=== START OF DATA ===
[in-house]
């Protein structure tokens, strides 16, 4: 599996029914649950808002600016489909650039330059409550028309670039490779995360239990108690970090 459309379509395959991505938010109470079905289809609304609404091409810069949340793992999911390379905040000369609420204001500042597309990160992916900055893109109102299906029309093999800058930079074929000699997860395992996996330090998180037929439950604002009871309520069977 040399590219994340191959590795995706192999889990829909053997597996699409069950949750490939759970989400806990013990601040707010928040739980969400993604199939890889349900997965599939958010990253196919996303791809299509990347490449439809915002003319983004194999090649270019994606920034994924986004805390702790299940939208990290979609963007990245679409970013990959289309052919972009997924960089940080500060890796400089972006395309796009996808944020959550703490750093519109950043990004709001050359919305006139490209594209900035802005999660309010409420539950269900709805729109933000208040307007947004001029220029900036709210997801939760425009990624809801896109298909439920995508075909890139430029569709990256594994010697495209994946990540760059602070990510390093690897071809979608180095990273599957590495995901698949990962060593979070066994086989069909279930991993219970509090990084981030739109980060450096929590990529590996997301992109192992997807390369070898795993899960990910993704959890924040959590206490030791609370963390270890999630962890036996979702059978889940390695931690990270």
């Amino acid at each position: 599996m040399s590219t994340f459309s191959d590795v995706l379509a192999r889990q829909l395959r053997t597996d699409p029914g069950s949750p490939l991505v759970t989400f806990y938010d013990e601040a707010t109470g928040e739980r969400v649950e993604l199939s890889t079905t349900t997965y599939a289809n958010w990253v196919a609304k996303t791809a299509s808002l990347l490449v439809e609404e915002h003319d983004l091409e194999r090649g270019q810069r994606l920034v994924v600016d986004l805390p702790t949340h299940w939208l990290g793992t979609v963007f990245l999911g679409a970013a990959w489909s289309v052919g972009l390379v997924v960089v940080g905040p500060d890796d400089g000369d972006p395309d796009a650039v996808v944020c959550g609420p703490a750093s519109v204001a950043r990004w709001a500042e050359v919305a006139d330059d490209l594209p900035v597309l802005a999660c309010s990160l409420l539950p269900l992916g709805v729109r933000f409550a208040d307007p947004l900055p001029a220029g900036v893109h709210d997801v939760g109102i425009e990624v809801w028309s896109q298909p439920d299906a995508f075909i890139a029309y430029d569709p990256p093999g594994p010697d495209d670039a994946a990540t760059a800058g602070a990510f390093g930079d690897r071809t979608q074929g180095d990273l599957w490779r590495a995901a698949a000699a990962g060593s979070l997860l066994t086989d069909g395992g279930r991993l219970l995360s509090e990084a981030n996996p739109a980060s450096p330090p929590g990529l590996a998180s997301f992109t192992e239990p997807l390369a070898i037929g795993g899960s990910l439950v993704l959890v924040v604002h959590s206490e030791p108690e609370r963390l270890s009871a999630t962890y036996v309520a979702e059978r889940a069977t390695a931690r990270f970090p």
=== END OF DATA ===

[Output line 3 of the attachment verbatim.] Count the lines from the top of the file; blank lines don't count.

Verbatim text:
């Amino acid at each position: 599996m040399s590219t994340f459309s191959d590795v995706l379509a192999r889990q829909l395959r053997t597996d699409p029914g069950s949750p490939l991505v759970t989400f806990y938010d013990e601040a707010t109470g928040e739980r969400v649950e993604l199939s890889t079905t349900t997965y599939a289809n958010w990253v196919a609304k996303t791809a299509s808002l990347l490449v439809e609404e915002h003319d983004l091409e194999r090649g270019q810069r994606l920034v994924v600016d986004l805390p702790t949340h299940w939208l990290g793992t979609v963007f990245l999911g679409a970013a990959w489909s289309v052919g972009l390379v997924v960089v940080g905040p500060d890796d400089g000369d972006p395309d796009a650039v996808v944020c959550g609420p703490a750093s519109v204001a950043r990004w709001a500042e050359v919305a006139d330059d490209l594209p900035v597309l802005a999660c309010s990160l409420l539950p269900l992916g709805v729109r933000f409550a208040d307007p947004l900055p001029a220029g900036v893109h709210d997801v939760g109102i425009e990624v809801w028309s896109q298909p439920d299906a995508f075909i890139a029309y430029d569709p990256p093999g594994p010697d495209d670039a994946a990540t760059a800058g602070a990510f390093g930079d690897r071809t979608q074929g180095d990273l599957w490779r590495a995901a698949a000699a990962g060593s979070l997860l066994t086989d069909g395992g279930r991993l219970l995360s509090e990084a981030n996996p739109a980060s450096p330090p929590g990529l590996a998180s997301f992109t192992e239990p997807l390369a070898i037929g795993g899960s990910l439950v993704l959890v924040v604002h959590s206490e030791p108690e609370r963390l270890s009871a999630t962890y036996v309520a979702e059978r889940a069977t390695a931690r990270f970090p």